Paul Fawkesley

Arduino Isn't Just For Hackers

Arduino turned out to be the perfect match for JF Machines Ltd, a manufacturer of industrial digital printing machines. The open source platform offered them supply security, enormous flexibility and simple PC interfacing, all at an incredible price.

Back in 2009 I worked in JF Machines Ltd - the family firm - producing the user operator software for their new digital printing machine, the PicoColour (if you’re imaging a desktop printer, try 1.5 tonnes of precision-engineered printing press…)

PicoColour digital inkjet printing machine

Picocolour digital inkjet printing machine

Like many high-tech manufacturers, JF Machines has historically used both in-house electronics and programmable logic controllers (PLCs). As a quick primer, PLCs are proprietary devices which typically employ a high level language - or even graphical user interface - to describe complex system behaviour. For example, one might use BASIC to set up timers and state machines, then define how the system output responds to input signals.

The PLC is a great sell: simple machine control, little hardware design required and so on, but the flaws soon become apparent.

Firstly they bring about the familiar situation of vendor lock in. Once you’ve committed to a PLC, you go off and design a whole load of other electronics around it. A couple of years down the line, the vendor discontinues the PLC, or worse, goes bust, and you’re in trouble. If you’re lucky they’ve produced an updated “equivalent” but it’s a miracle if it’s a real “drop-in” replacement.

Furthermore, your software - often just block diagrams inside a proprietary software package - has become as useful as the obsolete PLC it’s written for. Simple servicing operations turn into a major hardware and software development exercise,leaving machines in the field vulnerable to failure. Add to this the fact that PLCs can cost thousands of pounds in the first place, and you can see why companies often develop a love-hate relationship with them.

Enter Arduino. I’d been hacking around with Arduino since my masters project and it came along at a perfect time for JF Machines. They had just developed their new ink circulation system: a serious affair with 5 separate ink bottles rising and falling to alter  pressure along with precise temperature control. They needed a way to drive the bottle lifting motors, read in alarm signals and switch inputs as well as output various flashing sequences for the benefit of the operator. Although a PLC would have been suitable, Arduino seemed like a great option.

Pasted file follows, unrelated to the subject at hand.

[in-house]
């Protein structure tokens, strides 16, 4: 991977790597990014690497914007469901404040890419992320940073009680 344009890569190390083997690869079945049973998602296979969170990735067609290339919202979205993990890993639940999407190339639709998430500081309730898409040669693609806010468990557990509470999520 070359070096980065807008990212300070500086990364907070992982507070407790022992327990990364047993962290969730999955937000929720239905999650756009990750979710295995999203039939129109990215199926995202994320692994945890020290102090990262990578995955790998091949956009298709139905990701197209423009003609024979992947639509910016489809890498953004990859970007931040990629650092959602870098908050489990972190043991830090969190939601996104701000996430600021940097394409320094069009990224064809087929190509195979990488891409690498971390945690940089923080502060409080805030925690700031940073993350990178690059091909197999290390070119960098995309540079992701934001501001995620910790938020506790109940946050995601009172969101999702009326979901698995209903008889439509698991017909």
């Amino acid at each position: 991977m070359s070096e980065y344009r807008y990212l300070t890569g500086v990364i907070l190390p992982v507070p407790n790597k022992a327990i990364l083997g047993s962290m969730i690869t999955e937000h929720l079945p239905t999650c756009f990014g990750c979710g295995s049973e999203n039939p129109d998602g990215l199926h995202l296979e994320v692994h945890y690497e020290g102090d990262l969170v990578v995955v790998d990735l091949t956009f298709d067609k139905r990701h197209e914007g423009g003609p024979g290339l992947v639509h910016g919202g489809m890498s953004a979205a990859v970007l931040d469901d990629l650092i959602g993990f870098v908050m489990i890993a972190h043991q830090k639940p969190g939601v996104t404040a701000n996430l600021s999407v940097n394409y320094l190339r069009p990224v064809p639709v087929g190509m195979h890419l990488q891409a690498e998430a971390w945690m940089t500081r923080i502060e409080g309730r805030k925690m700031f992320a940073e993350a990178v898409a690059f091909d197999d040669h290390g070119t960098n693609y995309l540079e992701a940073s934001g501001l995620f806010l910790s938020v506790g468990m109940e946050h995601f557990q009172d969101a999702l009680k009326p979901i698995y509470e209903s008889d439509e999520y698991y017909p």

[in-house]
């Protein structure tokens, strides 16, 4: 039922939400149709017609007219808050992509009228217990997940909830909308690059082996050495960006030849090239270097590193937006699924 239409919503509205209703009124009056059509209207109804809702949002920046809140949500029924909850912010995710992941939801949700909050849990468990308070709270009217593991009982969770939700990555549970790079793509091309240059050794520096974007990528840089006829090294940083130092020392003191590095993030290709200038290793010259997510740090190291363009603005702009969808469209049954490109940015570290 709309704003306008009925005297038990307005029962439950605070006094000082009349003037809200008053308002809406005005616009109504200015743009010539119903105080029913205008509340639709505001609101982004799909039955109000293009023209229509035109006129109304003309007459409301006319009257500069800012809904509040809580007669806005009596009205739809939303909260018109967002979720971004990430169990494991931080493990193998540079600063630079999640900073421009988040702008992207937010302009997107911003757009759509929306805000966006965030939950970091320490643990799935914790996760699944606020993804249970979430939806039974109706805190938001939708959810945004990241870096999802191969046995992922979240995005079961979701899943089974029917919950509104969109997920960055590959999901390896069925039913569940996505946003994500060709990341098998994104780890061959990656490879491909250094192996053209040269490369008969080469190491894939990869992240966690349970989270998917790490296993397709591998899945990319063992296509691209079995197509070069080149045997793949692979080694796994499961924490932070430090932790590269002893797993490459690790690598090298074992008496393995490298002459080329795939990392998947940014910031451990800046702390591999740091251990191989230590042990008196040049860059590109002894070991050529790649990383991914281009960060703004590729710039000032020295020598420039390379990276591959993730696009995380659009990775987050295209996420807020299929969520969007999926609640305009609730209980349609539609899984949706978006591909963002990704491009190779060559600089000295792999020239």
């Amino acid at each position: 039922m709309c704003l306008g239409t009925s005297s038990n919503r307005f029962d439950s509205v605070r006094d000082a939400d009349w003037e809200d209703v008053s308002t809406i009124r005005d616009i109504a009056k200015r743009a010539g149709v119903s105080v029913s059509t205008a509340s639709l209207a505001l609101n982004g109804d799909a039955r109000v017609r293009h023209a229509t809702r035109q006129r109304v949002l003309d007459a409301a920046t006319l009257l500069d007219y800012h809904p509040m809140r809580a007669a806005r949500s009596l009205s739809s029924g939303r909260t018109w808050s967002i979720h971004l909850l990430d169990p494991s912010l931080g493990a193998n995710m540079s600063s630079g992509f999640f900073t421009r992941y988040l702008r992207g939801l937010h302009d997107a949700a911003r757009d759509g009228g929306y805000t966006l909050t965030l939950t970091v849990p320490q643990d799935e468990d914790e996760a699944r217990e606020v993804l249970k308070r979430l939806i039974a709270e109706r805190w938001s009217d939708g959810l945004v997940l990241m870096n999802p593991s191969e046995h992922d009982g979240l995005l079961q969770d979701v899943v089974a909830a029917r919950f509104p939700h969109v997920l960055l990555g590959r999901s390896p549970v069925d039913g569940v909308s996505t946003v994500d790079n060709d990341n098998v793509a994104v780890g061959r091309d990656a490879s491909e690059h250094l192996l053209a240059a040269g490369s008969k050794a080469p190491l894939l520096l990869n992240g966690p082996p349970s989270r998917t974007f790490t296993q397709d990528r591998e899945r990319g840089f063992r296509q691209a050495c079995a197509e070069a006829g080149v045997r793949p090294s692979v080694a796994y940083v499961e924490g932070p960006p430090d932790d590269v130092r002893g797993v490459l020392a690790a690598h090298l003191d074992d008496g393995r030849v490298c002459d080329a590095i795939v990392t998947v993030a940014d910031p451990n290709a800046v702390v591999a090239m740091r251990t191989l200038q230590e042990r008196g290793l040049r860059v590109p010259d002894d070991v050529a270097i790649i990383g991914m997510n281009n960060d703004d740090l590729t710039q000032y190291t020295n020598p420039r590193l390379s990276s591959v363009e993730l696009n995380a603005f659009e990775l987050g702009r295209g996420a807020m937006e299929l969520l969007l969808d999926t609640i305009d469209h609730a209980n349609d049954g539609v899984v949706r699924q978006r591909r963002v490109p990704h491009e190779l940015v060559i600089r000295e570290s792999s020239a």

The image below shows the PCB which was developed to accommodate five unmodified Arduino boards.

Four arduinos connected to a PCB

As time has gone on, it has become more and more convincing that this approach was a solid one. Here I outline a few of the major benefits of using Arduino in this industrial setting.

Supply security - even if Arduino stopped supplying boards tomorrow, other manufacturers are making clones, and the hardware design lives on. If Arduino changed their physical design, it wouldn’t be much trouble to make a converter to adapt the new and old sockets - in fact, someone would probably release it was an off-the-shelf project as soon as the announcement was made! In the worst case scenario, JF Machines could manufacture the whole Arduino board from the designs for as long as the a compatible microcontroller remained available.

Flexibility - since developing the ink system, JF Machines has found a number of new applications for the Arduino. For example, by giving Arduino the ability to override the input to the machine’s main stepper motor, they were able to make the machine reverse after stopping, reducing waste of several metres of expensive inkjet paper. Particularly for short-run jobs, this waste-saving feature is a hugely attractive selling point.